5 THINGS TO KNOW ABOUT SAINT MARK’S SQUARE
Saint Mark’s Square is probably one of the most beautiful square in the world and has a millennial story.
It has always been the centre of greatest events and the social and political centre of Venice.
It’s the only public square of Venice: except for it, all the other spaces in city are calli and campielli.
If you look at the Square from a different point of view, you’ll discover some interesting details.
5 things to know about Saint Mark’s Square.
In Saint Mark’s Square, in front of the Basilica of St. Mark, there are 3 large mast-like flagpoles.
Nobody usually pays attention to them, but they have always been there, and were painted by each artist who depicted the Square.
The flag of the Republic of Venice, the Italian flag and the European flag fly from them.
Actually, the flagpoles are the symbols of the reigns conquered by the Serenissima: Cyprus, Candia (Crete) and Morea (the Peloponnese peninsula).
READ ALSO: The Basilica of Saint Mark in Venice.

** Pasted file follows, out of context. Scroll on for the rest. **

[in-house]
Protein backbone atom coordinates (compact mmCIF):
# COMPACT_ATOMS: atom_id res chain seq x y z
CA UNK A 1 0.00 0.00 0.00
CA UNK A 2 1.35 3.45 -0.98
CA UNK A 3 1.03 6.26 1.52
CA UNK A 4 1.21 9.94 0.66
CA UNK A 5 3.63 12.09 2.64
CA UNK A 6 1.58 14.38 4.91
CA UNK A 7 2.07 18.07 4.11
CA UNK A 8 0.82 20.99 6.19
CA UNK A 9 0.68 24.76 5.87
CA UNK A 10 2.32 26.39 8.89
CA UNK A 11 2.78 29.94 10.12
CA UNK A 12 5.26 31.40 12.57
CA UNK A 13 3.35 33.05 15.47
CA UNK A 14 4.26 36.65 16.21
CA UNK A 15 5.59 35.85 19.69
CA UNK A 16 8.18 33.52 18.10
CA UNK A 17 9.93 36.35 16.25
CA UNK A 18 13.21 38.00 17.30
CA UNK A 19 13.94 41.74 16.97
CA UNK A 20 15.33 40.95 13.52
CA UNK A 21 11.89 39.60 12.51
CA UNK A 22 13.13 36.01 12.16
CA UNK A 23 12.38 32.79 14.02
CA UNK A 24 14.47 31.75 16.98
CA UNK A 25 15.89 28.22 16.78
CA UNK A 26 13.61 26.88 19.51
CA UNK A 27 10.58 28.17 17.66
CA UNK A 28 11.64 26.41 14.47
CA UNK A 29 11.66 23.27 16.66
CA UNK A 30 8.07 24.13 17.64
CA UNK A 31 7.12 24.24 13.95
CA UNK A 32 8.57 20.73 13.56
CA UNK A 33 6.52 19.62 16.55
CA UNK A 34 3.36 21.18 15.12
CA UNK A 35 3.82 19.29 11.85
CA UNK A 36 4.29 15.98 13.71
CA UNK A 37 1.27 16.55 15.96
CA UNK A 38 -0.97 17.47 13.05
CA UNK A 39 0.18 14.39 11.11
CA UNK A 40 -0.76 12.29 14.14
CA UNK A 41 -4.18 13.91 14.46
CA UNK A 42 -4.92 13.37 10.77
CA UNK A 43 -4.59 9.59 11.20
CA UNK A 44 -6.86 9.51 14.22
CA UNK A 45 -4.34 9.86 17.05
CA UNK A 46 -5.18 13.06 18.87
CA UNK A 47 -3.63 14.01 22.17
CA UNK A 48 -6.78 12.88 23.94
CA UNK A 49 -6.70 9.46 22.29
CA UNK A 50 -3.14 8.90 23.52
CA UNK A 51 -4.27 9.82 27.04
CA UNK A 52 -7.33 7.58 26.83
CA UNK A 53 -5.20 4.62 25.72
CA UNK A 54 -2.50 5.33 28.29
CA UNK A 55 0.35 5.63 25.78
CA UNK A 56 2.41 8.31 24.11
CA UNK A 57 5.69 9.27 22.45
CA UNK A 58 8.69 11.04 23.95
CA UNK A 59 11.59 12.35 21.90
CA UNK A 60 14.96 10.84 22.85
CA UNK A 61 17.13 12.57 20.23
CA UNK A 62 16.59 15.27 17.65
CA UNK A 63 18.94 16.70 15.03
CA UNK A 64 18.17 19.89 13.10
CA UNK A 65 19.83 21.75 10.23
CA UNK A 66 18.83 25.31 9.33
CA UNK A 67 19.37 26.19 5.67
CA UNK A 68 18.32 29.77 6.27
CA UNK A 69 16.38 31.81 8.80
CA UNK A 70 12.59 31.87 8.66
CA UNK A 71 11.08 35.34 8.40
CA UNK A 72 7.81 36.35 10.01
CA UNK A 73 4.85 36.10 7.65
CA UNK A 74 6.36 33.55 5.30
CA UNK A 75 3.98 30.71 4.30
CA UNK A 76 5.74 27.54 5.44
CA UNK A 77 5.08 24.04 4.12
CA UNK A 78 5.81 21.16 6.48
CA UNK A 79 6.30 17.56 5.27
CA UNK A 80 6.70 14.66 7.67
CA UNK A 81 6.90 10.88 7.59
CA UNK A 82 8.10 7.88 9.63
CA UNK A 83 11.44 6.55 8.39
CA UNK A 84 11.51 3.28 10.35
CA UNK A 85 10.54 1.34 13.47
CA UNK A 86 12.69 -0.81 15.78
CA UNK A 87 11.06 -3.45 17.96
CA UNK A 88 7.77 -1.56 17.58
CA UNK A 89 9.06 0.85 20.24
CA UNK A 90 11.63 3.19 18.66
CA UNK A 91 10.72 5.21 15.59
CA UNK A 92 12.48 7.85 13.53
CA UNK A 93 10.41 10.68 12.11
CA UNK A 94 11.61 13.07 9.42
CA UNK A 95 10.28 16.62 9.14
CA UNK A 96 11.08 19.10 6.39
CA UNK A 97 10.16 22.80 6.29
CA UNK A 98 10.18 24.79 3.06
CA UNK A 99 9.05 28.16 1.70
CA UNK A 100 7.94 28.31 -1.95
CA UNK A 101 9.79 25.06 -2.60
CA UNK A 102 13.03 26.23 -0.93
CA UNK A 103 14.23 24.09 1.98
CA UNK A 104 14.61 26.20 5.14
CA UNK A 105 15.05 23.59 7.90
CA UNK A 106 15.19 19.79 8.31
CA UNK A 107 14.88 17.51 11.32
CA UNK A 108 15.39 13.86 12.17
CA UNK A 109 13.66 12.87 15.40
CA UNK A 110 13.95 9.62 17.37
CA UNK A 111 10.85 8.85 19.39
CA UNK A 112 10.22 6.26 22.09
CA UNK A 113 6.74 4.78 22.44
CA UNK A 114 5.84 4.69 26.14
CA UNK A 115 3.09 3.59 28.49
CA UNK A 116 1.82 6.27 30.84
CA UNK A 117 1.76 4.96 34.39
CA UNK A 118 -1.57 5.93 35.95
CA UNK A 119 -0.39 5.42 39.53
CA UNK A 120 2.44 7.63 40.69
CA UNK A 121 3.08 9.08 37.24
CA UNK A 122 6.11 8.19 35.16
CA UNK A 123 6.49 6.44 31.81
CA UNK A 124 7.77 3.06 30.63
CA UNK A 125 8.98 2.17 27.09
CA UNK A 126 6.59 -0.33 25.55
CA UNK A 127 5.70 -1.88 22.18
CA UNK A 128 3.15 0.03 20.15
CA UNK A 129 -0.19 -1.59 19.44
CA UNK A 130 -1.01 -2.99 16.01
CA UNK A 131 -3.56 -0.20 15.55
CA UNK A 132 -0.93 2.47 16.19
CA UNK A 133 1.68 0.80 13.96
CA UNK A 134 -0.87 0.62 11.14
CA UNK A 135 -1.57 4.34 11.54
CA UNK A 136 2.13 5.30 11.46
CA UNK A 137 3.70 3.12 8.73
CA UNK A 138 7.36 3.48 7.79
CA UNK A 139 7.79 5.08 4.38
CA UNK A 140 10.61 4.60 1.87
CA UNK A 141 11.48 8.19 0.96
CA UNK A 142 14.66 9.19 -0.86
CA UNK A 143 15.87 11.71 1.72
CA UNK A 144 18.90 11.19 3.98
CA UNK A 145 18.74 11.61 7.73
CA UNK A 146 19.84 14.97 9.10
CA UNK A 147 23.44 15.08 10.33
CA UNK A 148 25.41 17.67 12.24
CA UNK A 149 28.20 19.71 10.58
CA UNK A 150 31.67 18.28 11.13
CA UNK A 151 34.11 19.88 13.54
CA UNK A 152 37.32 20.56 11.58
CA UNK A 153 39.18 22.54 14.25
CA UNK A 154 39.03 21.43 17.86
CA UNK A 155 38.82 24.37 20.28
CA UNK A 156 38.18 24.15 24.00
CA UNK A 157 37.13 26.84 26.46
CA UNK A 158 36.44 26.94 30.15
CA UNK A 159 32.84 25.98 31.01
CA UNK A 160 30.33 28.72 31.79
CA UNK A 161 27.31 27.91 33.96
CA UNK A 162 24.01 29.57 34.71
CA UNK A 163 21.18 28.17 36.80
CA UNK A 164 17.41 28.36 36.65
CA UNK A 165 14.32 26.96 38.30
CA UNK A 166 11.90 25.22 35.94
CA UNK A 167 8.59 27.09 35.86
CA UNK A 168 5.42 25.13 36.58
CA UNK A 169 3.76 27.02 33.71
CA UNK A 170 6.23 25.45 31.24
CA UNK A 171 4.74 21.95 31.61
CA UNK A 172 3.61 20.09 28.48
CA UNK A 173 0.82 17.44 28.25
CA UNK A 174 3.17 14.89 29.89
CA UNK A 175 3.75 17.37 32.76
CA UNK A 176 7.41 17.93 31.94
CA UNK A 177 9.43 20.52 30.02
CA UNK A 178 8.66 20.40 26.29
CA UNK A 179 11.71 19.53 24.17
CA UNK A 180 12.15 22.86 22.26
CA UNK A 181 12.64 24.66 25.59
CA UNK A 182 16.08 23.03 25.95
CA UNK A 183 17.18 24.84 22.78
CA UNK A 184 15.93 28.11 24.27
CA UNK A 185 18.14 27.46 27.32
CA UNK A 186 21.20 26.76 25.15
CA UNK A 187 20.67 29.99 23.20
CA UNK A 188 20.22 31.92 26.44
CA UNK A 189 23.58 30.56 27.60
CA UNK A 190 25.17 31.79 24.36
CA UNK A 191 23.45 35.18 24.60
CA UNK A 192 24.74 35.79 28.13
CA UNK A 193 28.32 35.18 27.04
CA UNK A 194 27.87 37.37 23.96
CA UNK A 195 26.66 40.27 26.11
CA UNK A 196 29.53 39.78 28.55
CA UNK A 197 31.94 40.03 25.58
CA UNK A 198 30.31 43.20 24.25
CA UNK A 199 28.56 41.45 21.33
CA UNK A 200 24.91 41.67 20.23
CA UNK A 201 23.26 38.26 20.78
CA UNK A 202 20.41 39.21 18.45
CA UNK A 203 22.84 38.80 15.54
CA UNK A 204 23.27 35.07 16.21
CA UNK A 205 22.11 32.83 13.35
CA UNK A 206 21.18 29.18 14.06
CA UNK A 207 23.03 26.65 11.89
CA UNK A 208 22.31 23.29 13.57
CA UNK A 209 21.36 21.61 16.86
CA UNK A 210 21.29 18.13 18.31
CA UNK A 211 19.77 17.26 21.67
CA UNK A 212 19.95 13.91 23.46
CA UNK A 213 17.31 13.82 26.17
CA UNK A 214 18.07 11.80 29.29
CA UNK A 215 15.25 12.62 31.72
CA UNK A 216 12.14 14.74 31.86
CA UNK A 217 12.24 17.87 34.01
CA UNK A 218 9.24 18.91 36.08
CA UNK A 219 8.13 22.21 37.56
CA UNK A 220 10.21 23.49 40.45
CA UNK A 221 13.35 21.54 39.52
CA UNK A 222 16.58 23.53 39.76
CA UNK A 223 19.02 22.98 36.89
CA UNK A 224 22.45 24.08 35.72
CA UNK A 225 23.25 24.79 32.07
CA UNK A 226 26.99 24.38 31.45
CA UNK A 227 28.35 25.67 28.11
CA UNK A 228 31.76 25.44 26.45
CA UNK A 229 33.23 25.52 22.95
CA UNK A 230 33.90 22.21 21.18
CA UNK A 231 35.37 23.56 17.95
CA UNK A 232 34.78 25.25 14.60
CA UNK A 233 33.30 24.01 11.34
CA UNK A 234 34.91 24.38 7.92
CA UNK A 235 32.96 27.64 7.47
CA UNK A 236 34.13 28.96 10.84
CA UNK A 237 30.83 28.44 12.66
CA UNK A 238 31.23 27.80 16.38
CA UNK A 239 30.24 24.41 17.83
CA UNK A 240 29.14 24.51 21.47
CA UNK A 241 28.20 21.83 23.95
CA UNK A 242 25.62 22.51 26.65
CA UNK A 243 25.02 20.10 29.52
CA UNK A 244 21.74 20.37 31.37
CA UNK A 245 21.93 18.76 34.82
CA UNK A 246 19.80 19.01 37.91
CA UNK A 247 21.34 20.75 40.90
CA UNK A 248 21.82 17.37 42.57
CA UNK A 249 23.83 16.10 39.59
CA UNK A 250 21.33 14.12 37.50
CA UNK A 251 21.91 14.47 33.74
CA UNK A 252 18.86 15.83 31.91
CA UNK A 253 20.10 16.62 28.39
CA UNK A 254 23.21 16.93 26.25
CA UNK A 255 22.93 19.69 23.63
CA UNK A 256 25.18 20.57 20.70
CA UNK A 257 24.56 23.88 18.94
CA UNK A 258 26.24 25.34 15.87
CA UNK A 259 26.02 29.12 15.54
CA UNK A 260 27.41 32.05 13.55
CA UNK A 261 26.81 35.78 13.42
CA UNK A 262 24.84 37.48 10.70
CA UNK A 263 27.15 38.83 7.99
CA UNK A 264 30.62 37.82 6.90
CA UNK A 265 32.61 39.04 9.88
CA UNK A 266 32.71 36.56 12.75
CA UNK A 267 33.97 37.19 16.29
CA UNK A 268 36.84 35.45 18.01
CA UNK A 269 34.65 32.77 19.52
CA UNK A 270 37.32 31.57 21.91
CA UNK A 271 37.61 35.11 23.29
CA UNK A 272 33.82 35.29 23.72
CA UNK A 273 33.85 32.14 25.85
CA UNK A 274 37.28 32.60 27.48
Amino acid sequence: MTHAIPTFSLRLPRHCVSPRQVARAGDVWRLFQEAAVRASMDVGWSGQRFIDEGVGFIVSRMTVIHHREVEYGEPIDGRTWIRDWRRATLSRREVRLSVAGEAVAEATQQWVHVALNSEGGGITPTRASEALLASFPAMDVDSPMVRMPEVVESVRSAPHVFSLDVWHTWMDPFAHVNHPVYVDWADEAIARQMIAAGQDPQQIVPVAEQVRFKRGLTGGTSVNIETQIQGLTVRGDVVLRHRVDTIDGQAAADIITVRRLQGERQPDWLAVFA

The territories conquered by Venice were celebrated in Piazza San Marco and were:
Cyprus was ruled by the Republic of Venice from 1489 to 1571, through the marriage between Caterina Cornaro and James II of Lusignan, king of Cyprus.
Candia was the name of Crete during the island’s period as an overseas colony of the Republic of Venice from 1204 to 1648.
Morea was a colony of the Republic of Venice from 1685 to his fall to the Ottoman Empire in 1715.
Under Napoleon’s domination the flagpoles risked being destroyed, but in the end it was decided to keep them and to change them into the symbols of Freedom, Virtue and Equality.
In Saint Mark’s Square, if you look towards the island of San Giorgio, you can see two large granite columns carrying statues of the two patron saints of Venice, Saint Theodore and Saint Mark.
The columns arrived in Venice from the East in the 12th century and they have been in the Square since 1000 years. Public executions took place between the columns: the convicts were hung by their feet.
READ ALSO: The Doge’s Palace in Venice.
St. Theodore’s column carries on its top the marble statue of the first patron saint of Venice, whereas St. Mark’s column carries the statue of the Lion of Venice, a winged lion looking towards the sea and the colonies of the Serenissima.
There should have been 3 columns, but the missing one got lost along with the ship which was carrying it.